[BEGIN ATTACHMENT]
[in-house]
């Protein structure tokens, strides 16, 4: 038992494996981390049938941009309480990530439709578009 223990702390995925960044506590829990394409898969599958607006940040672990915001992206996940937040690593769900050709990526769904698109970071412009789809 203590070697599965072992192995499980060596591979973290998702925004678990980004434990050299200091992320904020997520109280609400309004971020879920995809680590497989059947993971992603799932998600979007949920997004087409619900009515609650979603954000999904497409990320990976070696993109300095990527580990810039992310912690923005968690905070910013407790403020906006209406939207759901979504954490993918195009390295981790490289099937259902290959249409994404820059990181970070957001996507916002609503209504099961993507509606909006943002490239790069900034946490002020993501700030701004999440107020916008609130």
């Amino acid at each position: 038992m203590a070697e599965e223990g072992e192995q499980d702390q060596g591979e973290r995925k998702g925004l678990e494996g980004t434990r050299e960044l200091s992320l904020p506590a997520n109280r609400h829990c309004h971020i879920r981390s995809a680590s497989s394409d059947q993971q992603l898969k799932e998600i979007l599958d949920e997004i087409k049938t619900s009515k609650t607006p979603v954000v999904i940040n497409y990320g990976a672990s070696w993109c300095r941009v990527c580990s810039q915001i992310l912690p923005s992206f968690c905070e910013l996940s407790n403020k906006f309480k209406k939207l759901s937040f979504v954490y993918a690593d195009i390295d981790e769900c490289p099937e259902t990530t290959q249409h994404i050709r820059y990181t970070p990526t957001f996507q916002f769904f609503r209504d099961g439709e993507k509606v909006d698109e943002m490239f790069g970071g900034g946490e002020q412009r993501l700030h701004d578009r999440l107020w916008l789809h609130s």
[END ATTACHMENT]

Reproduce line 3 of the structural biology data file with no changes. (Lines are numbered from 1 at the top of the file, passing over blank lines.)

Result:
């Amino acid at each position: 038992m203590a070697e599965e223990g072992e192995q499980d702390q060596g591979e973290r995925k998702g925004l678990e494996g980004t434990r050299e960044l200091s992320l904020p506590a997520n109280r609400h829990c309004h971020i879920r981390s995809a680590s497989s394409d059947q993971q992603l898969k799932e998600i979007l599958d949920e997004i087409k049938t619900s009515k609650t607006p979603v954000v999904i940040n497409y990320g990976a672990s070696w993109c300095r941009v990527c580990s810039q915001i992310l912690p923005s992206f968690c905070e910013l996940s407790n403020k906006f309480k209406k939207l759901s937040f979504v954490y993918a690593d195009i390295d981790e769900c490289p099937e259902t990530t290959q249409h994404i050709r820059y990181t970070p990526t957001f996507q916002f769904f609503r209504d099961g439709e993507k509606v909006d698109e943002m490239f790069g970071g900034g946490e002020q412009r993501l700030h701004d578009r999440l107020w916008l789809h609130s």